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Landowners Seeking Compensation For Land Along Milwaukee Trail
Updated December 29, 2014 8:11 AM
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(UNDATED) - More than 75 landowners are seeking compensation from the federal government for land that's being turned into a 19-mile long trail from Bedford to Crane.

The Indiana Trails Fund is building a trail from Bedford to Crane along what used to be a railroad corridor. The Milwaukee Road Transportation Trail Way goes through 175 landowners' private property, so the federal government has taken that land through eminent domain.

Thor Hearne, a partner with the Washington-D.C. law firm Arent Fox, is representing some of those landowners who are now suing to receive payment for that land. Hearne says the last day to be a part of the suit was Monday.

Hearne stresses that public trails that are well constructed and maintained and managed by a public entity like the Department of Natural Resources are great and the landowners support them, but when they take a person's property to use for the benefit of a community without compensation that's a violation of their constitutional rights.

In March 2010, following the abandonment of the railway, the federal Surface Transportation Board issued a Notice of Interim Trail Use, which preserved the right of way for future railroad purposes, if needed, and also granted interim use of the land as a public-access trail.

At one time, Indiana law stipulated the property easements granted to railroads were limited, meaning, if they abandoned the trail, the property would revert back to the landowners.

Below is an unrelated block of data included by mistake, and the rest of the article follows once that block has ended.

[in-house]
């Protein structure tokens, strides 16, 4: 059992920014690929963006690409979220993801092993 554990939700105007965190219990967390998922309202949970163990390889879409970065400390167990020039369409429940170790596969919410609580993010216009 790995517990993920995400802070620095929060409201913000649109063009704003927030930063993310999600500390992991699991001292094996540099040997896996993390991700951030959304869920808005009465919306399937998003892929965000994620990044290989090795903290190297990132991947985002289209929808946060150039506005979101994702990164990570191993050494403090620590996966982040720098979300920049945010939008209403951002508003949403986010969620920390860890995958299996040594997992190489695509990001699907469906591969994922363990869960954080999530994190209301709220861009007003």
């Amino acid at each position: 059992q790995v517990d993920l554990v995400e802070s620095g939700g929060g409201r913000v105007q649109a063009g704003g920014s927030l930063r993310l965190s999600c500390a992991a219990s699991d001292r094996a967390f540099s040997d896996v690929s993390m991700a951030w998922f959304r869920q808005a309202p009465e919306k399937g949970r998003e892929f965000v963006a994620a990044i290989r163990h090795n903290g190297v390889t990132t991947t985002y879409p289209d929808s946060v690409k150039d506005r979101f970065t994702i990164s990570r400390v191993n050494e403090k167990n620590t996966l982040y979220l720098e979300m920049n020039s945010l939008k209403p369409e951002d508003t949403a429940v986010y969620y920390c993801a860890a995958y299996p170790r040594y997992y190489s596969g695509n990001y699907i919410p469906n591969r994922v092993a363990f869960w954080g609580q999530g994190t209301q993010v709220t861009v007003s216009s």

However, in 1983, following years of rail lines being abandoned, a federal Trails Act was passed. Under the law, abandoned rail lines would be given to trail groups, and those old state laws regarding easements would no longer apply. However the landowners don't agree.

Representatives from the Indiana Trails Fund say the lawsuit should not slow down the construction of the trail, though, because construction will be allowed to move forward before the lawsuit is settled, which is expected to take about two years.

Richard Vonnegut, President of the Indiana Trails Fund, says, the Milwaukee Road Transportation Trail Way is a health and community benefit.

Hiram Sanders of Loogootee is one of those individuals who does not like the idea of the trail crossing his land.

Sanders, who owns 76 acres north of Indian Springs, has joined a class action suit seeking compensation from the federal government.

The first 5.5 miles of trail, from the U Street trail head at L Street to Coxton Road in Bedford, was officially opened in October. It will still be a few years before the rest is complete.

The rail trail is facing another lawsuit in which landowners are asking the Indiana Trails Fund to build fencing along the edges of the trail. Vonnegut says his group is currently weighing the costs of doing that.

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